"He knew more than we did about housing and the recession," Bell said. "He saw it coming."
That's typical Buffett. In annual letters to shareholders, he espouses the importance of picking the right people and letting them work.
The way Bell tells it, Buffett told him to "run this company like it's in your family, and it's going to be around for 100 years."
BELL IN CHARGE
And that's just how Bell runs it.
"One-hundred percent of the strategic and business decisions are made right here in Dalton by the management team," Bell said. "We have our own goals. He just wants the company to be very successful."
Even the long-term planning is done locally by Bell and his managers.
Under Bell's watch, the carpetmaker has moved into other types of flooring and turf, and pushed to expand overseas operations.
Shaw acquired three hardwood flooring manufacturers, two artificial turf companies, and began construction on a new facility in China in the last four years alone, Bell said.
"We really never even had a conversation about it," Bell said. "We have the financial strength to invest where we need to, when we need to."
Nor is there any requirement to deal with other executives in the Berkshire portfolio, though Bell says he works with a few of Buffett's companies to transport their goods using Shaw's trucks.
Not even the company's succession plan is dictated by Buffett.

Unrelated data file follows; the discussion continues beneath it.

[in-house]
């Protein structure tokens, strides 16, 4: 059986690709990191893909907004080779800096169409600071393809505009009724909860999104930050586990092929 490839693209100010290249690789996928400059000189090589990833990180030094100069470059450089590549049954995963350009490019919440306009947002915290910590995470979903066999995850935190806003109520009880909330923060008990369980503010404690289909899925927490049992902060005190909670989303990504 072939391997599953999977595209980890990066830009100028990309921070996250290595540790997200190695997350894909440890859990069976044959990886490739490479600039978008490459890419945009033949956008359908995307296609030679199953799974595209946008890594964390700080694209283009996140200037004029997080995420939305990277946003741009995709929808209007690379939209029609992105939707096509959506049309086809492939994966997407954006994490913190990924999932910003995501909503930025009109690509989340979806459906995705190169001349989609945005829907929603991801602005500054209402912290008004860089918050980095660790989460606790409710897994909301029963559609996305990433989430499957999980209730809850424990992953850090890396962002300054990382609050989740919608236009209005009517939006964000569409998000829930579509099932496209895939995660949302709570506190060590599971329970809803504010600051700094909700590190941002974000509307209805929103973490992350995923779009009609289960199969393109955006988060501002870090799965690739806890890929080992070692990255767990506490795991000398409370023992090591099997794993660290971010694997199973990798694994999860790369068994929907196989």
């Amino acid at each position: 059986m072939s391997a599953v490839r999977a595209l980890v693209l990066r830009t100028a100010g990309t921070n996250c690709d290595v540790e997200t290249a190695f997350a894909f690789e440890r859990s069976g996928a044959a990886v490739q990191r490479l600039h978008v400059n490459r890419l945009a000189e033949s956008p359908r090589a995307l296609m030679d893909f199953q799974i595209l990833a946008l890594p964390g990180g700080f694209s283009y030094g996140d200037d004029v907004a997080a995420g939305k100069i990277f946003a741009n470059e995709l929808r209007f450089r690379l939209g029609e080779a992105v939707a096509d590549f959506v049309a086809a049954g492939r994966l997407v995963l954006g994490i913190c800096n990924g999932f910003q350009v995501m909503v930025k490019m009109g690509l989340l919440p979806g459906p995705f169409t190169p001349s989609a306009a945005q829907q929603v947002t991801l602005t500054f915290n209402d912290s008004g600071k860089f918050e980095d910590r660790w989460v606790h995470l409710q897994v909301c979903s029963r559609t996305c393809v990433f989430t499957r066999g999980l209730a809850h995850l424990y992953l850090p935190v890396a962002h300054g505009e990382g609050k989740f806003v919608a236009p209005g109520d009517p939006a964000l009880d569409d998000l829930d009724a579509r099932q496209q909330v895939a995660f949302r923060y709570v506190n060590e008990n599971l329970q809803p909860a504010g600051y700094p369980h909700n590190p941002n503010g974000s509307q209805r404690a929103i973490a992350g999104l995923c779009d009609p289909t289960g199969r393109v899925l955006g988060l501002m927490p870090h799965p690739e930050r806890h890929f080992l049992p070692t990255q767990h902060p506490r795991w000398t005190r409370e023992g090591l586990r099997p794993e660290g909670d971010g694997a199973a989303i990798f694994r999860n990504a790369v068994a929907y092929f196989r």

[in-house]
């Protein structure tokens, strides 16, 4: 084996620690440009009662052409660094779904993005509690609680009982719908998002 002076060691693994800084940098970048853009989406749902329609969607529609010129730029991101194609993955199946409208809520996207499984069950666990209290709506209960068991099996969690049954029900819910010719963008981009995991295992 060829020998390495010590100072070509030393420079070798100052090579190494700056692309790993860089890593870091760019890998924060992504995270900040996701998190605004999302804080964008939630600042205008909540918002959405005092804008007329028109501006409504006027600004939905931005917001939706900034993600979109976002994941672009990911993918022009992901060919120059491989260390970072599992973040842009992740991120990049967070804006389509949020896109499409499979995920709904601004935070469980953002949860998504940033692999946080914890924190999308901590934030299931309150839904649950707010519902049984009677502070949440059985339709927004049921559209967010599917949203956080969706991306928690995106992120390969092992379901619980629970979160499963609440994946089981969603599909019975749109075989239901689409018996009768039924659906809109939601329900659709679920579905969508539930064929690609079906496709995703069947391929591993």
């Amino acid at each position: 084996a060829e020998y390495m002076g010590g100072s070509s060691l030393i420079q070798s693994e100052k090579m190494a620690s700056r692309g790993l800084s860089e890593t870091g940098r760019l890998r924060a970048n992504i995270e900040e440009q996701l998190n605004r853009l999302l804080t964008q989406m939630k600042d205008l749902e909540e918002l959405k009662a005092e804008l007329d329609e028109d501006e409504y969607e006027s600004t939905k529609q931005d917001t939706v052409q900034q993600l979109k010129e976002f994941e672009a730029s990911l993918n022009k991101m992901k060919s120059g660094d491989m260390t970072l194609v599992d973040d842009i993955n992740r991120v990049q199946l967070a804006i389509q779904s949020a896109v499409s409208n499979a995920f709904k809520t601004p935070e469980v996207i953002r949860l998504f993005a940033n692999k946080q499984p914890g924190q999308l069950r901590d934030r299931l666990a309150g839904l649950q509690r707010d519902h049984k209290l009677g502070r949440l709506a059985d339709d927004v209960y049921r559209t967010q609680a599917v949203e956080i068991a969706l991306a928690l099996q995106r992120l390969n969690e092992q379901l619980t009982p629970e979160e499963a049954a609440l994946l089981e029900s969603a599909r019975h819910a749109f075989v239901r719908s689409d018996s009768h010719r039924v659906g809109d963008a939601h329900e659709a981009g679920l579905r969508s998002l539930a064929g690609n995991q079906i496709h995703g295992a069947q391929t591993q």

Buffett does, however, expect his managers to do well by him. He wants executives to get a good return on capital, though he doesn't demand dividends from Shaw, Bell said.
"He has a great degree of confidence in the management team, and he knows what we're doing from our financial statements," Bell said. "He makes a judgment, and he builds confidence over time."
The arrangement has its advantages. There are no shareholders or quarterly reports to worry about, and there's always a business genius who's just a phone call away.
"He's a great economic and business adviser to talk to," Bell said.
But even Buffett can't surmount some obstacles.
The housing crisis took its toll on Shaw, as the company shuttered plants and shed jobs from 2006 to 2011. During the past five years, earnings fell by more than half, and revenue dropped by $1.8 billion.
Rising oil prices have boosted the cost of petrochemicals, which Shaw needs for its synthetic carpet as well as the diesel that fuels its truck fleet.
The bigger worry is the price at the pump, "which affects consumer confidence and consumer spending," Bell said.
Those worries could be offset by a warming housing market, however.
Builder confidence in February was at its highest level since May 2007, Bell said, and builders are seeing increasing interest by new homebuyers.
"It's not huge, it's not a breakout, but it's incremental, gradual improvement and we do feel more positive about it," Bell said. "It's set up to improve, it's just going to take a little time."
Buffett, who invests for the long term, isn't worried about quick returns.
In his 2011 letter to shareholders, he placed his faith on the shoulders of today's youth, who will be tomorrow's home-owners.
"People may postpone hitching up during uncertain times, but eventually hormones take over," Buffett wrote. "Housing will come back -- you can be sure of that."